Deficit theory is the phenomenon known as “blame the victim”. This theory thus explains away failures of students of color and the failures of marginalized communities in terms of their cultural or genetic deficit (Ladson-Billings 2005). A study by Ladson-Billings (2005) found that a group of teachers methodically marginalized African American students in their formal instruction, while ignoring the issues of race in their conversation. The failure of black students then is directly linked to their low expectation or their deficit views of the children.
In context of the discussion above, we might legitimately ask if “Brown” understood through the lens of Islamophobia has emerged as a distinct racial category and whether it can be subjected to the same scrutiny as the “Black”.
Semati gives a series of examples highlighting the victimization of Muslims. Six Muslim imams were removed from a flight in 2006 because of their suspicious behavior identified as “spooked”, an irrational identification. In addition, in order to avoid a lawsuit from the discriminated passengers, an amendment was introduced in the Congress. The rhetoric of Muslim Other came to be further reinforced in the Post 9/11 context. The author specifically refers to Said’s works to explain the vision of Orient as “knowledge at the service of power” (Semati, 258). A series of Muslim negative images went on to shape and reinforce the discourse of Islam such as the 1967 Arab-Israel war, oil embargo in 1970s, the 1979 Iranian revolution and emergence of radical Islam, the Gulf War in 1990, the 1993 WTC bombing, the Oklahoma city bombing, and finally the events of September 11, 2001. While these events were seen as the signs of a weakened America, there was a resurgent call for projecting America as the global power with the aid of aggressive militarism. The popular media and the contemporary movies projected this new ideology of an evil Arab and facilitated the construction and intensification of the generic category of ‘Arab-Middle Eastern-Muslim’ Other especially after 9/11. The racial status of many white American changed overnight to Arab thus highlighting that race is not identifiable in biological terms but is a social and also a historical construct. The new geopolitical dimension has therefore given rise to the shift in our understanding of racism from biology to culture, which itself is a form of imperial racism.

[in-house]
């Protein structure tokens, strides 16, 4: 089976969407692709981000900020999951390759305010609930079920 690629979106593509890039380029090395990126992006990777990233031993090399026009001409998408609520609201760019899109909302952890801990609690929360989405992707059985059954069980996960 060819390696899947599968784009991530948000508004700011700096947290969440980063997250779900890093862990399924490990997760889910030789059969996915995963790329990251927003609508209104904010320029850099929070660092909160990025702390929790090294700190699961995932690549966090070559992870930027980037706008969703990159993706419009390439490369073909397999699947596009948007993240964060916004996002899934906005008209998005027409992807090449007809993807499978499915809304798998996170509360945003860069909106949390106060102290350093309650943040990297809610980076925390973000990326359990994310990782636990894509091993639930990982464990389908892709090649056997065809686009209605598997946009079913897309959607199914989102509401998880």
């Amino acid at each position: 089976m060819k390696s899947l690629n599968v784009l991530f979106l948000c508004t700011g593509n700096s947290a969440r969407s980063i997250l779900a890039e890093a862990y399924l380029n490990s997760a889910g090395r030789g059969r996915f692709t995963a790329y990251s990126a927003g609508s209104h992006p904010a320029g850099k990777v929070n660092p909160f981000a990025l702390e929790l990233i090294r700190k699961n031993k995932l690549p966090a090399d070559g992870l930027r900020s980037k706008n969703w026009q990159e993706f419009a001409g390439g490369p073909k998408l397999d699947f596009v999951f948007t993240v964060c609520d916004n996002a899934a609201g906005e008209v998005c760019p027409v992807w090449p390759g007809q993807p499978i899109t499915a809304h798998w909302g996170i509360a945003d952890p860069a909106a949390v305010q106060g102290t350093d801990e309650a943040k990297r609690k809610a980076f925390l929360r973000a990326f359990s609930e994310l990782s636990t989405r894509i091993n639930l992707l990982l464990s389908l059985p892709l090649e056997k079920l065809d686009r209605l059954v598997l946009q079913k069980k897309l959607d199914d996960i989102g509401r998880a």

However, Dennissen disagrees with the analysis that Semati offers. “But how are we to assess the differences between biology-based and culture-based justifications? Is there a shift going on in postwar Europe from one variant of racism (biology-based) to another variant (culture-based) within the same category of racism, justifying ‘the same old acts’ of exclusion and oppression” (p.471).
Critics of Semati maintain that all forms of racism have an underlying theme of migrant hostility and racism in diverse forms has something in common so that colonial racism and anti-semitism are together clubbed under racism. Balibar, for instance maintains that “the ‘new’ racism is ‘racism without races.’ The neo-racist takes into account the failure of the classical racism, which viewed the Other inferior according to ‘race’ based on biological differences. In the ‘neo-racist’ logic, the Other/self dichotomy is no longer explained in an inferior/superior framework. Instead, the Other is believed to be ‘different.’” (Semati, 266).
Some culture racism writers have gone on to argue that biology based and culture based arguments are related as all sorts of grounds for exclusion are highlighted “including
ethnicity, culture, biological traits, physical appearances, religion, origin, destiny” which belong to the same category of racism (Dennissen, 472). There are several studies to show that race and religion or ethnicity is entwined.
In conclusion, it may be yet too early to proclaim culture as a category to delineate the race. The attempts of culture racism scholars to apply the concept universally may possibly turn out to be counterproductive since the U.S inspired understanding of racism may not apply to other countries.